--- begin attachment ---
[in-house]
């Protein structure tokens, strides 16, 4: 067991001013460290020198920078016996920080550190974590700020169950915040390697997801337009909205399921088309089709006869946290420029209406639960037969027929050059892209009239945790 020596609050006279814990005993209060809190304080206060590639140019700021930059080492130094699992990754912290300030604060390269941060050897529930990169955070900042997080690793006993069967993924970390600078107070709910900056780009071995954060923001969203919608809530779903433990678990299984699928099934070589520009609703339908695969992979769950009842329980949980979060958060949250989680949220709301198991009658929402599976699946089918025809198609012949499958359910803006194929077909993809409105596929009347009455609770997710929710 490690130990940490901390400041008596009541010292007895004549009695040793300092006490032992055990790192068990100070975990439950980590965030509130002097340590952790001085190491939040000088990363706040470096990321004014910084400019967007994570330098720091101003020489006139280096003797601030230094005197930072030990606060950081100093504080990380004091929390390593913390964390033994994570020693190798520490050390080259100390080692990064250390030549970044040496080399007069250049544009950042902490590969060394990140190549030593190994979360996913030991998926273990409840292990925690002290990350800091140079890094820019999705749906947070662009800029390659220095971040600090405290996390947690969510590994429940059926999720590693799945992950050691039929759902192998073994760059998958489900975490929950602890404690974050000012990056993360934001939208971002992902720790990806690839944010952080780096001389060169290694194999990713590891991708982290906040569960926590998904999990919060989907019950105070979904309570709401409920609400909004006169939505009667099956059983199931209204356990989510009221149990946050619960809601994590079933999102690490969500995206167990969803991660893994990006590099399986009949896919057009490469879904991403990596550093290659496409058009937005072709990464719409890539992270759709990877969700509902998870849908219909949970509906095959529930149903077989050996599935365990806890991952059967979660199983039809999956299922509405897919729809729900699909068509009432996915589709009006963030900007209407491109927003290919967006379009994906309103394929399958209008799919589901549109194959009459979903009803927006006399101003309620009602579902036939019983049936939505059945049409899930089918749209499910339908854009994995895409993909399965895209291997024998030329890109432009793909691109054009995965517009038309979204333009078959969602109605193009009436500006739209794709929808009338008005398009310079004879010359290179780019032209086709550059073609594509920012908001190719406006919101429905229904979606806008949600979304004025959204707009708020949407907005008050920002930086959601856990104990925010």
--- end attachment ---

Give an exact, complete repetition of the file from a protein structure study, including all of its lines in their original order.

[in-house]
């Protein structure tokens, strides 16, 4: 067991001013460290020198920078016996920080550190974590700020169950915040390697997801337009909205399921088309089709006869946290420029209406639960037969027929050059892209009239945790 020596609050006279814990005993209060809190304080206060590639140019700021930059080492130094699992990754912290300030604060390269941060050897529930990169955070900042997080690793006993069967993924970390600078107070709910900056780009071995954060923001969203919608809530779903433990678990299984699928099934070589520009609703339908695969992979769950009842329980949980979060958060949250989680949220709301198991009658929402599976699946089918025809198609012949499958359910803006194929077909993809409105596929009347009455609770997710929710 490690130990940490901390400041008596009541010292007895004549009695040793300092006490032992055990790192068990100070975990439950980590965030509130002097340590952790001085190491939040000088990363706040470096990321004014910084400019967007994570330098720091101003020489006139280096003797601030230094005197930072030990606060950081100093504080990380004091929390390593913390964390033994994570020693190798520490050390080259100390080692990064250390030549970044040496080399007069250049544009950042902490590969060394990140190549030593190994979360996913030991998926273990409840292990925690002290990350800091140079890094820019999705749906947070662009800029390659220095971040600090405290996390947690969510590994429940059926999720590693799945992950050691039929759902192998073994760059998958489900975490929950602890404690974050000012990056993360934001939208971002992902720790990806690839944010952080780096001389060169290694194999990713590891991708982290906040569960926590998904999990919060989907019950105070979904309570709401409920609400909004006169939505009667099956059983199931209204356990989510009221149990946050619960809601994590079933999102690490969500995206167990969803991660893994990006590099399986009949896919057009490469879904991403990596550093290659496409058009937005072709990464719409890539992270759709990877969700509902998870849908219909949970509906095959529930149903077989050996599935365990806890991952059967979660199983039809999956299922509405897919729809729900699909068509009432996915589709009006963030900007209407491109927003290919967006379009994906309103394929399958209008799919589901549109194959009459979903009803927006006399101003309620009602579902036939019983049936939505059945049409899930089918749209499910339908854009994995895409993909399965895209291997024998030329890109432009793909691109054009995965517009038309979204333009078959969602109605193009009436500006739209794709929808009338008005398009310079004879010359290179780019032209086709550059073609594509920012908001190719406006919101429905229904979606806008949600979304004025959204707009708020949407907005008050920002930086959601856990104990925010």